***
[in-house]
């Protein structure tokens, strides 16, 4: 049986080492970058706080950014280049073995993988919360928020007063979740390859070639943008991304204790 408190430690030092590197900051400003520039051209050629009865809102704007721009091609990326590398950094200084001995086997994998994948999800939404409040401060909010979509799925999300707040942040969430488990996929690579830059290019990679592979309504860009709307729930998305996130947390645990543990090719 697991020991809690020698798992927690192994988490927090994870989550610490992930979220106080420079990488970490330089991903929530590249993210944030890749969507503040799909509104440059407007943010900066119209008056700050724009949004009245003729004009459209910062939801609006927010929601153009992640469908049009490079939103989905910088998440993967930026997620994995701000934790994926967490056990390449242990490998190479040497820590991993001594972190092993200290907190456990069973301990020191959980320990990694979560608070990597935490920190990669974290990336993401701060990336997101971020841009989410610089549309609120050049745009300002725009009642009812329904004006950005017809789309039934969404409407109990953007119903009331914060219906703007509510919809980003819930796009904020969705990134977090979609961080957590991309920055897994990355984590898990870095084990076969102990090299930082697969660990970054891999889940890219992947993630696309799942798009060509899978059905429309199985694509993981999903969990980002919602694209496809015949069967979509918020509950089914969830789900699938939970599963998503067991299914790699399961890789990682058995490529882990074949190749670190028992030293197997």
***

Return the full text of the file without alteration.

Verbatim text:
[in-house]
């Protein structure tokens, strides 16, 4: 049986080492970058706080950014280049073995993988919360928020007063979740390859070639943008991304204790 408190430690030092590197900051400003520039051209050629009865809102704007721009091609990326590398950094200084001995086997994998994948999800939404409040401060909010979509799925999300707040942040969430488990996929690579830059290019990679592979309504860009709307729930998305996130947390645990543990090719 697991020991809690020698798992927690192994988490927090994870989550610490992930979220106080420079990488970490330089991903929530590249993210944030890749969507503040799909509104440059407007943010900066119209008056700050724009949004009245003729004009459209910062939801609006927010929601153009992640469908049009490079939103989905910088998440993967930026997620994995701000934790994926967490056990390449242990490998190479040497820590991993001594972190092993200290907190456990069973301990020191959980320990990694979560608070990597935490920190990669974290990336993401701060990336997101971020841009989410610089549309609120050049745009300002725009009642009812329904004006950005017809789309039934969404409407109990953007119903009331914060219906703007509510919809980003819930796009904020969705990134977090979609961080957590991309920055897994990355984590898990870095084990076969102990090299930082697969660990970054891999889940890219992947993630696309799942798009060509899978059905429309199985694509993981999903969990980002919602694209496809015949069967979509918020509950089914969830789900699938939970599963998503067991299914790699399961890789990682058995490529882990074949190749670190028992030293197997």